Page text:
New technology is often driven by war. The internet originated via the military and so did the revolutionary technique of canning.
'An army marches on its stomach', said Napoleon, who offered 12 thousand francs to whoever could invent a new method of preserving food for long periods. Rising to this challenge, confectioner and chef Nicolas Appert spent 15 years inventing 'canning' or 'mise en boite'. At first food was preserved in glass jars. Around the same time in Britain, Peter Durand discovered a similar method, but used tin plated cans rather than breakable glass. As food became industrialised via factory processes, all canning evolved into food in tins. Canning is one of the most important inventions in the history of food, it's changed how we live. George Orwell declared: "I think it could plausibly be argued that changes of diet are more important than changes of dynasty or even of religion. The Great War, for instance, could never have happened if tinned food had not been invented."
Tinned food has become synonymous with culinary laziness and poor quality, the stuff of student meals and bachelor dinners (although the quality of French tinned goods such as petits pois and beans is excellent). To open and heat up a tin for supper is considered the equivalent of eating junk food. Most tinned food is safe, although we are warned to avoid dented tins. Recently, food technologist and writer Harold McGee wrote a fascinating article of aging tinned foods.
Clearly it's impossible for the home cook to reproduce the tin can at home but the original glass jar technique is both superior in flavour and fairly easy to do. Furthermore this captures the fresh taste of fruit and vegetables, picked straight from the garden or the allotment.
So Gloria Nicol and I did a workshop whereby we explained how to preserve food; firstly with water bath canning and secondly, with pressure canning. The latter is popular in the United States, and is often referred to as the 'canvolution'. The difference between the two techniques can be summed up in one word 'acidity'. What they have in common is that both methods preserve via a vaccum and heat treatment.
Water bath canning, more common here and on the continent, is useful for foods that already have high acidity, such as rhubarb. The equipment needed is easily found, either using the Le Parfait water bath or, a large deep saucepan.
Pressure canning is more technical, plus the equipment is harder to obtain in the UK. I imported my pressure canner from the States via Amazon. (Note: a pressure canner is similar to a pressure cooker but you must not pressure can in a pressure cooker). Pressure canning preserves low acidity foods, with a PH higher than 4.6. Even modern tomatoes are not considered sufficiently acidic, (the acidity having been bred out of them), one must add lemon juice or citric acid. Here, in this previous blog post, are some pointers for safe canning or 'bottling' as it is called here. I also, to avoid any errors that might lead to botulism, bought the USDA guide to canning. In the United States, with its large rural population, pressure canning is widespread therefore the cost of the jars is cheaper. Some of the jars, the quilted style Mason containers in glass, are very stylish and almost impossible to obtain here. In the UK we can buy Le Parfait, Weck and Kilner jars for pressure canning.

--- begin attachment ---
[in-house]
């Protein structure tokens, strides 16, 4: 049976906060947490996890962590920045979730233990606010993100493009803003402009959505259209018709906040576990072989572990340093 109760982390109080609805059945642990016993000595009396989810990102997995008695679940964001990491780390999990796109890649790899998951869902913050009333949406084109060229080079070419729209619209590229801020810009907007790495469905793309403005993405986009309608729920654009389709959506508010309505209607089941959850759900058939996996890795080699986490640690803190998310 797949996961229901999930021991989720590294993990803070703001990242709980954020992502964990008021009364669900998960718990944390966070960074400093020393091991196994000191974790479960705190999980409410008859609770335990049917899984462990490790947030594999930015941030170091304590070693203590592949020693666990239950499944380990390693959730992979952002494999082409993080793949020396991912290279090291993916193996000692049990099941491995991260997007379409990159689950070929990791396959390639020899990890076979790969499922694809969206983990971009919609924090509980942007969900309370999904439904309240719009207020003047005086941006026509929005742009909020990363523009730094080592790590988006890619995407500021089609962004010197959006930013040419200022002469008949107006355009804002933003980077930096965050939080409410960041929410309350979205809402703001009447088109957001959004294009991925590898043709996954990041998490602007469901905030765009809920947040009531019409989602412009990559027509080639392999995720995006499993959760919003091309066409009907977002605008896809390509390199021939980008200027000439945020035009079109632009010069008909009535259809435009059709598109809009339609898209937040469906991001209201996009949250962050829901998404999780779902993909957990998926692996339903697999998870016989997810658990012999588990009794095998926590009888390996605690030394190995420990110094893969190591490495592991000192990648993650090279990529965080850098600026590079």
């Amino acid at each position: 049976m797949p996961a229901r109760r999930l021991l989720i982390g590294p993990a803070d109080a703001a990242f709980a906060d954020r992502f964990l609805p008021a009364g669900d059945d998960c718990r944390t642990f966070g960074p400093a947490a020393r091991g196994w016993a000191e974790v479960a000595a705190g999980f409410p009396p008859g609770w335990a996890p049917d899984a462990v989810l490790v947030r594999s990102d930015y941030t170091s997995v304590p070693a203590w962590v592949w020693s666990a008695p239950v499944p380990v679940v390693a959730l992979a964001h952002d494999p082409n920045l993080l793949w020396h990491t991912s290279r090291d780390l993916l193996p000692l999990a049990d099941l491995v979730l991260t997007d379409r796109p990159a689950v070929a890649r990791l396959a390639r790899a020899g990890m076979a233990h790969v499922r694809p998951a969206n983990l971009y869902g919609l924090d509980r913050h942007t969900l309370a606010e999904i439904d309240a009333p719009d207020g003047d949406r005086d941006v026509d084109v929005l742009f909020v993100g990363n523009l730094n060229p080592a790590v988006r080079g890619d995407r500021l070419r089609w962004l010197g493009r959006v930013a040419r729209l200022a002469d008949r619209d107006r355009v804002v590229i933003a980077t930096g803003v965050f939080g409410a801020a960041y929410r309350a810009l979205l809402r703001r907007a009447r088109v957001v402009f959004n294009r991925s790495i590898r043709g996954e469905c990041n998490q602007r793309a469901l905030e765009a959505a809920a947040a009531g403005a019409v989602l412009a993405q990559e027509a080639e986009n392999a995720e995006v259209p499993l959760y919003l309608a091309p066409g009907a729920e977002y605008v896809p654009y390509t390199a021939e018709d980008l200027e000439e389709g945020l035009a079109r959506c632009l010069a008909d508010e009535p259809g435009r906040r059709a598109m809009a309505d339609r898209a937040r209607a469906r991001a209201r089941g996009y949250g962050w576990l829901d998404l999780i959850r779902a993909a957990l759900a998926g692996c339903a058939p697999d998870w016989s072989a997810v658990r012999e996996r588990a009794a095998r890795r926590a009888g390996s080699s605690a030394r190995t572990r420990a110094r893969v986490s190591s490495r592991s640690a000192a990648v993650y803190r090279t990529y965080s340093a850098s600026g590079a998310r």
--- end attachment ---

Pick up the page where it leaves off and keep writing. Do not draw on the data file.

Canning is ecological, it preserves without the use of refrigeration and is ideal for gardeners who will have a 'glut' of produce, all at the same time. This way the gardener can use their produce throughout the year.
Gloria and I made a 'jar meal':
Cocktail in jars: rhubarb cordial with orange vodka and soda water
Salad in a bottle in a box
A canned bean soup served in a jar
Hand pies made from pickled walnuts, broad beans and blue cheese.
Sponge cakes with rhubarb preserves baked in antique French jars
Guests were sent home with lovely goodie bags including a jar lifter, a jar from Le Parfait, half dozen eggs from Gloria's chickens.
|Salad in a box|
|Cocktails in jars|
|Sponge cakes baked in French antique jam jars|
|MsMarmite (left) and Gloria Nicol (right)|